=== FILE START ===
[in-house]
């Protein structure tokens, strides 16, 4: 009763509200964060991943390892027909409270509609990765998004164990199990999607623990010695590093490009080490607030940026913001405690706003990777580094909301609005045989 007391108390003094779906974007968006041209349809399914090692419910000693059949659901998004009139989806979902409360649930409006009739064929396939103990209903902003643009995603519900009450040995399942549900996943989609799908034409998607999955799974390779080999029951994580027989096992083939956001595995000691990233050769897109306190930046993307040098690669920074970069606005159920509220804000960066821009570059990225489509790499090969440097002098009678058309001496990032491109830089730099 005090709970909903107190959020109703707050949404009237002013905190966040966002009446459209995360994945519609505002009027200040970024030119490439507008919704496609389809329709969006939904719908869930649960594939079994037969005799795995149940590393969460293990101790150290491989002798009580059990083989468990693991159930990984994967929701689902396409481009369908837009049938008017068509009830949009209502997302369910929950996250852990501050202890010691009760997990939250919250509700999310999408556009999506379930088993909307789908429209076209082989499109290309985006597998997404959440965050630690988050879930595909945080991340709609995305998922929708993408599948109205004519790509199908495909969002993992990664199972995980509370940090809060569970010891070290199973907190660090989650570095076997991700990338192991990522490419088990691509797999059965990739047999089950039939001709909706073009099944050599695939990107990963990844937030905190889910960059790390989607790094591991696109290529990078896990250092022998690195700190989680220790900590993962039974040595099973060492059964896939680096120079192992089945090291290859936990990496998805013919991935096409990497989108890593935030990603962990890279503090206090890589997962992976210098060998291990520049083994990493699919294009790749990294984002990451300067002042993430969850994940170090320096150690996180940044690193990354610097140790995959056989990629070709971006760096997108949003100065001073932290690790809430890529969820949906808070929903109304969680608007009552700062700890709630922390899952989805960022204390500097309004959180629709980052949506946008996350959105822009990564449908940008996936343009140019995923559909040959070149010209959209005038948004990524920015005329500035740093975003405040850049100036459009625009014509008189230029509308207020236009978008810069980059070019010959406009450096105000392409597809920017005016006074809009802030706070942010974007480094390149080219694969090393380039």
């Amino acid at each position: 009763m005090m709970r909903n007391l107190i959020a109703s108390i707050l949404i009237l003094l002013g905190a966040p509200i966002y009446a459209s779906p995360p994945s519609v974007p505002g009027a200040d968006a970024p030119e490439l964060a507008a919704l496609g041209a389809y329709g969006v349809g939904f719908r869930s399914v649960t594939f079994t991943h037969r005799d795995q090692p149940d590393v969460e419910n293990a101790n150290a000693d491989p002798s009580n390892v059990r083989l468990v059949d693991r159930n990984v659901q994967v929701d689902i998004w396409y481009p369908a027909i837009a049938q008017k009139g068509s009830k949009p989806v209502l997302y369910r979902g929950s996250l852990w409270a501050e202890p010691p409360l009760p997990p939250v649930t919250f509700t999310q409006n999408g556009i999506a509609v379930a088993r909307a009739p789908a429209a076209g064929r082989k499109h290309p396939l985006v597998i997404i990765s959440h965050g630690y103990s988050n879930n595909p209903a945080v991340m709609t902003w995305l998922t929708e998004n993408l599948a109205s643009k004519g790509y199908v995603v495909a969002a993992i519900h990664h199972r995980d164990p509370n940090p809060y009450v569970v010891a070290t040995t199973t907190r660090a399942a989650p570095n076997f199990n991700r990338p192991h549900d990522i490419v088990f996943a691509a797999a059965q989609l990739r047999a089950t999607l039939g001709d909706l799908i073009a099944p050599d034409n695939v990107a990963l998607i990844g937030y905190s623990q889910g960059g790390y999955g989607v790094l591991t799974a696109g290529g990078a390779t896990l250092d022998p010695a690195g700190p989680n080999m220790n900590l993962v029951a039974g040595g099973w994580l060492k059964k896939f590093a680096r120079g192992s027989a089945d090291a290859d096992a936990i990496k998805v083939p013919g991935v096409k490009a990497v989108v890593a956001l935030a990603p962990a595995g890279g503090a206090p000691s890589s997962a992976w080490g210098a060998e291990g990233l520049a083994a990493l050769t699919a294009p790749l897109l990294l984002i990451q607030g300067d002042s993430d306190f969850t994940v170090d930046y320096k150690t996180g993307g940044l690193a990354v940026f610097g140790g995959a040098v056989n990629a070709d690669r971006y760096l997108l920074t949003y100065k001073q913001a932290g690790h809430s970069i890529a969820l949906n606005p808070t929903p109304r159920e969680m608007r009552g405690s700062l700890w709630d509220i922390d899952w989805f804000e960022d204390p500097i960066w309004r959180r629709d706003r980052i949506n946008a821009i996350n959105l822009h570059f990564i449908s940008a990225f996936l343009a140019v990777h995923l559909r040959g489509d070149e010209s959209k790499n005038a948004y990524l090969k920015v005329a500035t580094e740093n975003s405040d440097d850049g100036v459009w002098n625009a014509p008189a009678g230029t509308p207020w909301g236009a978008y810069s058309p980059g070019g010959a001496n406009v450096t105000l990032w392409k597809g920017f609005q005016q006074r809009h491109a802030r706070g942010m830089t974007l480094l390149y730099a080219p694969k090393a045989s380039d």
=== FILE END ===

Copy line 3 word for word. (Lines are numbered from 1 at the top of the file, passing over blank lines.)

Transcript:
């Amino acid at each position: 009763m005090m709970r909903n007391l107190i959020a109703s108390i707050l949404i009237l003094l002013g905190a966040p509200i966002y009446a459209s779906p995360p994945s519609v974007p505002g009027a200040d968006a970024p030119e490439l964060a507008a919704l496609g041209a389809y329709g969006v349809g939904f719908r869930s399914v649960t594939f079994t991943h037969r005799d795995q090692p149940d590393v969460e419910n293990a101790n150290a000693d491989p002798s009580n390892v059990r083989l468990v059949d693991r159930n990984v659901q994967v929701d689902i998004w396409y481009p369908a027909i837009a049938q008017k009139g068509s009830k949009p989806v209502l997302y369910r979902g929950s996250l852990w409270a501050e202890p010691p409360l009760p997990p939250v649930t919250f509700t999310q409006n999408g556009i999506a509609v379930a088993r909307a009739p789908a429209a076209g064929r082989k499109h290309p396939l985006v597998i997404i990765s959440h965050g630690y103990s988050n879930n595909p209903a945080v991340m709609t902003w995305l998922t929708e998004n993408l599948a109205s643009k004519g790509y199908v995603v495909a969002a993992i519900h990664h199972r995980d164990p509370n940090p809060y009450v569970v010891a070290t040995t199973t907190r660090a399942a989650p570095n076997f199990n991700r990338p192991h549900d990522i490419v088990f996943a691509a797999a059965q989609l990739r047999a089950t999607l039939g001709d909706l799908i073009a099944p050599d034409n695939v990107a990963l998607i990844g937030y905190s623990q889910g960059g790390y999955g989607v790094l591991t799974a696109g290529g990078a390779t896990l250092d022998p010695a690195g700190p989680n080999m220790n900590l993962v029951a039974g040595g099973w994580l060492k059964k896939f590093a680096r120079g192992s027989a089945d090291a290859d096992a936990i990496k998805v083939p013919g991935v096409k490009a990497v989108v890593a956001l935030a990603p962990a595995g890279g503090a206090p000691s890589s997962a992976w080490g210098a060998e291990g990233l520049a083994a990493l050769t699919a294009p790749l897109l990294l984002i990451q607030g300067d002042s993430d306190f969850t994940v170090d930046y320096k150690t996180g993307g940044l690193a990354v940026f610097g140790g995959a040098v056989n990629a070709d690669r971006y760096l997108l920074t949003y100065k001073q913001a932290g690790h809430s970069i890529a969820l949906n606005p808070t929903p109304r159920e969680m608007r009552g405690s700062l700890w709630d509220i922390d899952w989805f804000e960022d204390p500097i960066w309004r959180r629709d706003r980052i949506n946008a821009i996350n959105l822009h570059f990564i449908s940008a990225f996936l343009a140019v990777h995923l559909r040959g489509d070149e010209s959209k790499n005038a948004y990524l090969k920015v005329a500035t580094e740093n975003s405040d440097d850049g100036v459009w002098n625009a014509p008189a009678g230029t509308p207020w909301g236009a978008y810069s058309p980059g070019g010959a001496n406009v450096t105000l990032w392409k597809g920017f609005q005016q006074r809009h491109a802030r706070g942010m830089t974007l480094l390149y730099a080219p694969k090393a045989s380039d």